Though Dr. House has no problem diagnosing rare diseases, in reality those “one in 2,000″ conditions are exceptionally hard to pin down. In fact, a quarter of rare diseases take between 5 to 30 years to diagnose, MIT Technology Review writes.
Today, stumped doctors increasingly rely upon Google for easing the diagnosis process. But search engines such as Google are not designed to help a physician weed out possibilities behind an obscure set of symptoms. Google’s algorithms, which rank pages according to the number of times they are linked to by other heavily weighted pages, work against pages dedicated to rare diseases that likely only see a handful of page views a day.
To fill this gap, researchers from Denmark built a new search engine dedicated to rare diseases called FindZebra. Tech Review explains how it works:
The magic sauce in FindZebra is the index it uses to hunt for results. These guys have created this index by crawling a specially selected set of curated databases on rare diseases. These include the Online Mendelian Inheritance in Man database, the Genetic and Rare Diseases Information Center and Orphanet.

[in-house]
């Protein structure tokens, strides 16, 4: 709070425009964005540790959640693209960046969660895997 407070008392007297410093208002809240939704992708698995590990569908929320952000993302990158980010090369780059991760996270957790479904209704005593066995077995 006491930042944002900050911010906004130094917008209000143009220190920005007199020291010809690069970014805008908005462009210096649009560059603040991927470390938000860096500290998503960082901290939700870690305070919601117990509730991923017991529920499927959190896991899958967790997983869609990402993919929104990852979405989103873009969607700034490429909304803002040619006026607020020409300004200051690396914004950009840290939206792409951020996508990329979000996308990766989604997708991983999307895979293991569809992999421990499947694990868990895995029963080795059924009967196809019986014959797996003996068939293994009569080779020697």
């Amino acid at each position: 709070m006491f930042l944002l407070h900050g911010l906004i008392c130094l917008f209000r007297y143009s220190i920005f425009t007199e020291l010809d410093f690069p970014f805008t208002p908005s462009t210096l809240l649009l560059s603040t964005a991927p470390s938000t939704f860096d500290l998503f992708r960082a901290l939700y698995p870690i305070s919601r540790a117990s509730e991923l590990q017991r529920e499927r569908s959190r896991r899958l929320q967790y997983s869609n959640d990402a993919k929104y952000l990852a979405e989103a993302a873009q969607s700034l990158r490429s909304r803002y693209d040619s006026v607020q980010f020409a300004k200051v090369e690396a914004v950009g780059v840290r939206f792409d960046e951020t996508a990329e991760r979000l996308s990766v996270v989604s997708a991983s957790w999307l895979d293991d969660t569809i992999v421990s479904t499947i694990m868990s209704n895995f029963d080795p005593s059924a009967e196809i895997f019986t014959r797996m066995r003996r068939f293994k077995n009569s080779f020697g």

They then use the open source information retrieval tool Indri to search this index via a website with a conventional search engine interface. The result is FindZebra.
Comparisons show that results attained with Google using the same variables are significantly less relevant than those found with FindZebra. The tool is still under development but is publicly available at www.findzebra.com.
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